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Gutenberg’s Apprentice

June 23, 2015

The first printed book was the Bible and the project was started by Johann Gutenberg in 1452.  I’ve occasionally seen pages and was suitably impressed.  I never thought more about it until I read a novel I plucked off the new book section of my local public library – Gutenberg’s Apprentice by Alix Christie.

Nothing just appears and neither did the first printed book.  It took inventing not only the printing press, but the paper to print it on, the ink, design of the fonts, the layout of the pages, casting of the type, the metal alloys for the type, the concept of moveable type, hiring, training, scheduling and coordinating workers with different skills, financing the project over a few years, decisions of management for something that had never been done previously, maintenance of secrecy to assure the method wasn’t stolen, distribution, marketing and selling of the Bibles, bribes to trade guilds and displacement of highly skilled scribes, political interference, the general economy, the length of time the project took and even war.  It was a major undertaking that most viewing a finished product usually don’t give a second thought to.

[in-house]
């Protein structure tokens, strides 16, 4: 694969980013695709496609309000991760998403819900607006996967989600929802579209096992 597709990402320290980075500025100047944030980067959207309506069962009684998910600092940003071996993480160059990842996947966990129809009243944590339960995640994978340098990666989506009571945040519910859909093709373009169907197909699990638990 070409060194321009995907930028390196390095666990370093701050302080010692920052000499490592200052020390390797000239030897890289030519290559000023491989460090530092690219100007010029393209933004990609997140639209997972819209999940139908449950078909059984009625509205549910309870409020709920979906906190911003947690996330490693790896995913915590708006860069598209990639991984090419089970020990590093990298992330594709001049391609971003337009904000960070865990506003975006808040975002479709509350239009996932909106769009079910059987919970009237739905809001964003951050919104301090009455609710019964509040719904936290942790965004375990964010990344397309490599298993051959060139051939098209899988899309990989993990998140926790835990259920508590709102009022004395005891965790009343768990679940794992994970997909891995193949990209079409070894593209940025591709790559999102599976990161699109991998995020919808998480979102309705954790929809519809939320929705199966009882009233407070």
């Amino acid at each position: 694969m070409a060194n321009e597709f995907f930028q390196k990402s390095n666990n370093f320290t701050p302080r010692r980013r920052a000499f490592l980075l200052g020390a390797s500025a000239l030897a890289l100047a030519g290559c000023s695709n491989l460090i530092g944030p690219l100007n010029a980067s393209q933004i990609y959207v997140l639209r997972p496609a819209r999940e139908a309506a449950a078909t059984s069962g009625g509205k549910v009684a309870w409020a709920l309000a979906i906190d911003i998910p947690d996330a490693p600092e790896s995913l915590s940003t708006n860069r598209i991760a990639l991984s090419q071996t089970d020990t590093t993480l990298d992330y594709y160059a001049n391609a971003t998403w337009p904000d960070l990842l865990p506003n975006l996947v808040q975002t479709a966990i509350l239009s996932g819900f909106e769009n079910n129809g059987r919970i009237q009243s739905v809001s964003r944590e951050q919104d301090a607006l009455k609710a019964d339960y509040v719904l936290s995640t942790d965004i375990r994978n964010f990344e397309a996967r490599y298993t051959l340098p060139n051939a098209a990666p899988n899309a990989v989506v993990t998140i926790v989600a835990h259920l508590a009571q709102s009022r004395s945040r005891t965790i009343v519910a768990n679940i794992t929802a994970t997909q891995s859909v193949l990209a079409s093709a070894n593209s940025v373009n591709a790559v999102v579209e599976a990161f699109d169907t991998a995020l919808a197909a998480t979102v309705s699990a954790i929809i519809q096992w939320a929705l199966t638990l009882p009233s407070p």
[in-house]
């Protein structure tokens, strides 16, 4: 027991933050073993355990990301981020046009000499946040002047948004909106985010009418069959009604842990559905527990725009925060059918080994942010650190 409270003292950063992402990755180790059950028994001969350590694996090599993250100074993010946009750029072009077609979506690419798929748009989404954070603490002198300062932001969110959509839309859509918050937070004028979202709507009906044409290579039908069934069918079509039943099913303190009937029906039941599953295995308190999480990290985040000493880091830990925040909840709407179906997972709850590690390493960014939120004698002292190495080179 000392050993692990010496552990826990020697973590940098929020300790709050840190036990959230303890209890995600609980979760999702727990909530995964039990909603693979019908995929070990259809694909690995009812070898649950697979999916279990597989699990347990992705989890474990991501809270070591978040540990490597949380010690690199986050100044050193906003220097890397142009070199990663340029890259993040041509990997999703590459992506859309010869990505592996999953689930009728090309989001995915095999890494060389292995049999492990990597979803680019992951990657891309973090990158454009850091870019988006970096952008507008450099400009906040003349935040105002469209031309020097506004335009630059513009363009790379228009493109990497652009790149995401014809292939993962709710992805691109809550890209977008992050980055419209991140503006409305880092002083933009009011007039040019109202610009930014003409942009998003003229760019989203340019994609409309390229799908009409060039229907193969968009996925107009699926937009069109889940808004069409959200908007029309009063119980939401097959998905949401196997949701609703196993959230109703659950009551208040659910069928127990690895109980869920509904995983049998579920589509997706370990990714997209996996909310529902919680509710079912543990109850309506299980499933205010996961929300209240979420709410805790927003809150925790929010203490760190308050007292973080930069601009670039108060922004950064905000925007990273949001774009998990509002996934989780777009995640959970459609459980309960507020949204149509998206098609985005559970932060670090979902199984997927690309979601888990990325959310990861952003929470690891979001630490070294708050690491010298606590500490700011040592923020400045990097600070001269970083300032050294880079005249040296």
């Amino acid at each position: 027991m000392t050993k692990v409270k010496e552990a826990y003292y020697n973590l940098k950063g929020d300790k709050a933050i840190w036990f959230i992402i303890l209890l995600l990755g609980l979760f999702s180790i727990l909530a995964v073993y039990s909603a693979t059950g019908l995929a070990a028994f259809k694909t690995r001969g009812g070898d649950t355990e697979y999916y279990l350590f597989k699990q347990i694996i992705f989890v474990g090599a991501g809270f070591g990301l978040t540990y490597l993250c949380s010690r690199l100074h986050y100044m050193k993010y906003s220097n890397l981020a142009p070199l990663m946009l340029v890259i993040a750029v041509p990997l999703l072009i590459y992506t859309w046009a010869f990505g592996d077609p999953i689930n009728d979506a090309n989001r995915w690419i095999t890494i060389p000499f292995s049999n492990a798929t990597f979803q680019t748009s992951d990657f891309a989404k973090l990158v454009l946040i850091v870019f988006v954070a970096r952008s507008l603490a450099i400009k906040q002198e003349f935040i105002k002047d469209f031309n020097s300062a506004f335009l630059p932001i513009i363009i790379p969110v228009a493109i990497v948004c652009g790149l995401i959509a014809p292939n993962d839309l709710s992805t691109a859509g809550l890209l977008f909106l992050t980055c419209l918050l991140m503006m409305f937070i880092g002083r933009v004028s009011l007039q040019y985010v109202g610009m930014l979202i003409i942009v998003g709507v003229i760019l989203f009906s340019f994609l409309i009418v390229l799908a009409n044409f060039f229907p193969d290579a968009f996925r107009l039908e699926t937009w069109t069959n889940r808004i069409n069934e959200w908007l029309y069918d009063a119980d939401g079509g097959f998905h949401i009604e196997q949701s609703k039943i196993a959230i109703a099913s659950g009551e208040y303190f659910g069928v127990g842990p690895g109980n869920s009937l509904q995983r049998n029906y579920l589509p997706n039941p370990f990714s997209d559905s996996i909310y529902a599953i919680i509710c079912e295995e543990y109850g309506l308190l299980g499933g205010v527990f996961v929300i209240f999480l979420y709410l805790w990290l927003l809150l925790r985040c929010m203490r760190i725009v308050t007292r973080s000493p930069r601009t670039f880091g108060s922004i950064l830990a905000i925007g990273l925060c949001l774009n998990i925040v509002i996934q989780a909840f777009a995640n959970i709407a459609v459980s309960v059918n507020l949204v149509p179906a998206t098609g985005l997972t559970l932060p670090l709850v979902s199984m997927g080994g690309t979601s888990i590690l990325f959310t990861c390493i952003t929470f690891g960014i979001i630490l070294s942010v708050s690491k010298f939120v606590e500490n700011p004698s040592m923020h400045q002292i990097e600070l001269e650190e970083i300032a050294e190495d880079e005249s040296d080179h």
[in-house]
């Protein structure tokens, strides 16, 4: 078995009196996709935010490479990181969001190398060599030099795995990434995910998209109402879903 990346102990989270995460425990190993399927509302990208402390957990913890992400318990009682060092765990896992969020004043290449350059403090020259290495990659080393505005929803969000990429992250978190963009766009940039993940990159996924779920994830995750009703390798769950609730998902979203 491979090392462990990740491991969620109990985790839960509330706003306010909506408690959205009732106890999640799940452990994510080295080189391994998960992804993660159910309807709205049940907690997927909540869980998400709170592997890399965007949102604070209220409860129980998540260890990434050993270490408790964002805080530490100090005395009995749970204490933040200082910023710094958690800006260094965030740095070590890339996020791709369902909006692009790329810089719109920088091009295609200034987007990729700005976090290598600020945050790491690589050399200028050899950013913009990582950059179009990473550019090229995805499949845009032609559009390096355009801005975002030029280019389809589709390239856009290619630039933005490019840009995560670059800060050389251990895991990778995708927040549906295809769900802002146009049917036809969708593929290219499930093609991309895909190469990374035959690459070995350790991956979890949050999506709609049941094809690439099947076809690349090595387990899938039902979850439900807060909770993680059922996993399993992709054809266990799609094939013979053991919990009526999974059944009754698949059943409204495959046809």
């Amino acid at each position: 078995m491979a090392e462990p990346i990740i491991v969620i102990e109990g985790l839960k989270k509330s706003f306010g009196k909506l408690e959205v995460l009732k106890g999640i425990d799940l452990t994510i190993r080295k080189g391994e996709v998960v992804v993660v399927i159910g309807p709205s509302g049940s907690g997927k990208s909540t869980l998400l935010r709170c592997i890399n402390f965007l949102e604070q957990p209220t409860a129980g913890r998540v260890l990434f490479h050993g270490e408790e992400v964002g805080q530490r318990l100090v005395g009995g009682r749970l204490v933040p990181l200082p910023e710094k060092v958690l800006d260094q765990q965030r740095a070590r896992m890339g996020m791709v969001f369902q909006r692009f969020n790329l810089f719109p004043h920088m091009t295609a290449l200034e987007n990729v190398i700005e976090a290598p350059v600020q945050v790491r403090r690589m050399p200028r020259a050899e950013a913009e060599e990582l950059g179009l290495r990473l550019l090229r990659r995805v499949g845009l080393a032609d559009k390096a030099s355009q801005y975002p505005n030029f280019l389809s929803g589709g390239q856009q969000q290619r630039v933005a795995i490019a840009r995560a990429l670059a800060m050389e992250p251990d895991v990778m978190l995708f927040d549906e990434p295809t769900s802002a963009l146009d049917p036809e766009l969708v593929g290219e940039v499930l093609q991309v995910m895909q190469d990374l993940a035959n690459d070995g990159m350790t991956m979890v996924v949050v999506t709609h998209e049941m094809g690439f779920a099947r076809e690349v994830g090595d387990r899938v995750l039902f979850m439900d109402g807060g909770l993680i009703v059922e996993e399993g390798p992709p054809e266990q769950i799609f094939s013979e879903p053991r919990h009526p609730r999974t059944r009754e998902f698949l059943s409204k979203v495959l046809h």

This was during a time when many of today’s management techniques and concept did not exist.  Many of these steps and processes are not dissimilar to what business’ do today.

The author has an obvious love of letterpress printing (she has set type and run presses) and used her feelings to craft a fine novel of what could have actually happened.  The interesting story also provides much insight to how people lived and worked at the precipice of the Middle Ages and dawn of the Renaissance.  I highly recommend this book.

I, too, have an interest in the art of letterpress printing and refer you to my blog posted on Sep 11, 2012.  Click here to read it:

One Comment leave one →
  1. Robert Nagler permalink
    June 23, 2015 2:54 pm


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